Anabaena cylindrica (PCC 7938)

Anabaena cylindrica (PCC 7938) was discovered also in Utrecht (the Netherlands) and produces, under the microscope, individual filaments and clumps. (Illustration 10, sample H)

Dr. Rainer Kurmayer,

Nostoc (BS363)

This genus lives on the soil, with specialized

Institut for limnology, moon lake
Institut Pasteur, Paris: "Pasteur Culture Collection OF Cyanobacteria"

cultures also found on the roots of trees. In addition, there are species, which live in water, both salt and fresh. Many Nostoc breeds live in symbiosis with higher plant forms like mushrooms and mosses. It grows and connects both through biofilm and individual hyphae connections,

but rarely forms into clumps. Colonies are spherical. These consist of the cell filaments, surrounded by a gelatinous covering. Also Akineten are produced.

In our project we experimented with four different kinds of Nostoc, which are described briefly in the next text.

Aphanizomenon flos-aquae (497)

The bacterium Aphanizomenon flos aquae lives in fresh waters such as lakes and pools. This sample was discovered in the year 2005 in Moorlands Lake (Canada). This genus forms individual filaments and

flocullated. It does not have a particular fast growth rate, and also produces the much feared algae bloom. By carp breeders it is falsely associated with high nutrient levels in the body of water. However, it unfailingly represents a sign of over abundance of the element phosphorus. (Illustration 11, sample I)

Nostoc frame (341) exhibits individual filaments under the microscope and forms no lumps. This specific

Studies of the species Aphanizomenon flos aquae showed that the buoyancy of the bacteria can be

genus is as of yet unnamed. It was discovered 1943 in Switzerland in the soil. (Illustration 3, sample D)

Nostoc commune (V159) lives exactly like the kinds Calothrix and Tolypothrix already discussed, in the soil and was discovered in 1975 in the dolomites

of South Tirol. And, can survive in many different soil types. This Cyano-Bacterium has only individual filaments and grows clumps. (Illustration 4, sample C)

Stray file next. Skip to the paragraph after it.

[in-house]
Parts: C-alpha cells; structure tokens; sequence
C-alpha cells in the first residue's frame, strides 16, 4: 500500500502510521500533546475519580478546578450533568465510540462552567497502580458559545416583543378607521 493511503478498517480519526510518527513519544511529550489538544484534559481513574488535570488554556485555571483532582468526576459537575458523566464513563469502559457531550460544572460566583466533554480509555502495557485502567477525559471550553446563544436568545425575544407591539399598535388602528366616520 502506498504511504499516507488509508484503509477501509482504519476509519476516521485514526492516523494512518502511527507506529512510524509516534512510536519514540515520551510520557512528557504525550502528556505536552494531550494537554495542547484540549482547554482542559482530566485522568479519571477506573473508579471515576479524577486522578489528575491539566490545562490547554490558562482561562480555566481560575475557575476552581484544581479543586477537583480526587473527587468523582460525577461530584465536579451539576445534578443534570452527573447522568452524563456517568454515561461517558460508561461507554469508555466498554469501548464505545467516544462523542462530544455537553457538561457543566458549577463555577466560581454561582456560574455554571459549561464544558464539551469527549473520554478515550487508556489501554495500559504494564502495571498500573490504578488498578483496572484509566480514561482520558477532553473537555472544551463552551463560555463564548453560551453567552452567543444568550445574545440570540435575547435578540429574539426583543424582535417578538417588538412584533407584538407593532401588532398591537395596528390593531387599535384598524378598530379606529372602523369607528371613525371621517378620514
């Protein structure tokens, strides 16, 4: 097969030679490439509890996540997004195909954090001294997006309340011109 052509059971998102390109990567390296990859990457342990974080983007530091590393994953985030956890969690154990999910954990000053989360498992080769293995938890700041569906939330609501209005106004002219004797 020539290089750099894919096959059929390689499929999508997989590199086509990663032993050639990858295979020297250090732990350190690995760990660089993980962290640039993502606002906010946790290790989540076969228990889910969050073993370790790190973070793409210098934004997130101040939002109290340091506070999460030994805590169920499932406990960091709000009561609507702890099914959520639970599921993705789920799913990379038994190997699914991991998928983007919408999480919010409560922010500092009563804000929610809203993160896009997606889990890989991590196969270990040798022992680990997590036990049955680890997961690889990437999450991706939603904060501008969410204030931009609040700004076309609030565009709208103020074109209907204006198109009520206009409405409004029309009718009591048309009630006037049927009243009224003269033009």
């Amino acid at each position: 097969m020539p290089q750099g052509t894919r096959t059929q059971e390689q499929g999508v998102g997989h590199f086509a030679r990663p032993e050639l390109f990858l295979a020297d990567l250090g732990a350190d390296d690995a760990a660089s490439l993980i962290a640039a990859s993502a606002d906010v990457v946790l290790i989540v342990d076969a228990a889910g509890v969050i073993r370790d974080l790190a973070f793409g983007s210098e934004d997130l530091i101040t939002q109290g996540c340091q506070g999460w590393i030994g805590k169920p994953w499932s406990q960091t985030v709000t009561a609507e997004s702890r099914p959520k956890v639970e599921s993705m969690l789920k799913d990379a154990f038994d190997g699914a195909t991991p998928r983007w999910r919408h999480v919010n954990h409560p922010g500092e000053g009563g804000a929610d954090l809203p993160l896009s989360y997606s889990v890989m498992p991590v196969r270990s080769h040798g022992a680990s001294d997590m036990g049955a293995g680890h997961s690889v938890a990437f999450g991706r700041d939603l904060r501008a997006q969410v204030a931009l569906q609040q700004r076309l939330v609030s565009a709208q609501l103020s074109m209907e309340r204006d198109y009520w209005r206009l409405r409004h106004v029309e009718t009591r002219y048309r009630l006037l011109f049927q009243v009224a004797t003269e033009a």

adjusted by the amount of light it receives. Furthermore the bacterium can move itself by sliding. How this works is completely unknown. The cells spread out in threadlike colonies of 20 to 50 cell

lengths, which can join together and are visible to the naked eye, float in the water and resemble larch needles.



Nostoc punctiforme (PCC 73102) grows in small colonizes. Under the microscope no lumps are

recognizable. This breed was discovered 1973 in Australia. Nostoc p. lives on the roots of Cycads (A relative of the palm.). For the plant this is very advantageous since the bacterium binds the nitrogen from the air and brings it directly into the soil

near the roots. The relationship between the plant and bacteria is symbiotic. (Illustration 5, sample J)

Nostoc muscorum's (PCC 7120) the exact habitat and lifestyle of this specimen are unknown. Under the microscope only individual filaments and also clumps are recognizable. Only very few Heterozysten are formed. (Illustration 6, sample K)
(All four samples reproduced during out study.)

Dr. Rainer Kurmayer, Institut for limnology, moon lake
Institut Pasteur, Paris: "Pasteur Culture Collection OF Cyanobacteria"

Sources generally:
L. Geitler 1925. Die Süsswasserflora Deutschlands, Österreichs und der Schweiz
Institut Pasteur, Paris : “Pasteur Culture Collection ofCyanobaczeria“
microbewiki.kenyonGärtner, G (1985: The culture collection of algae at the Botanical Institute of Innsbruck
Institut Pasteur, Paris : “Pasteur Culture Collection of Cyanobaczeria“
www.silicasecchidisk. conncoll. edu
Gärtner, G (1985: The culture collection of algae at the Botanical Institute of Innsbruck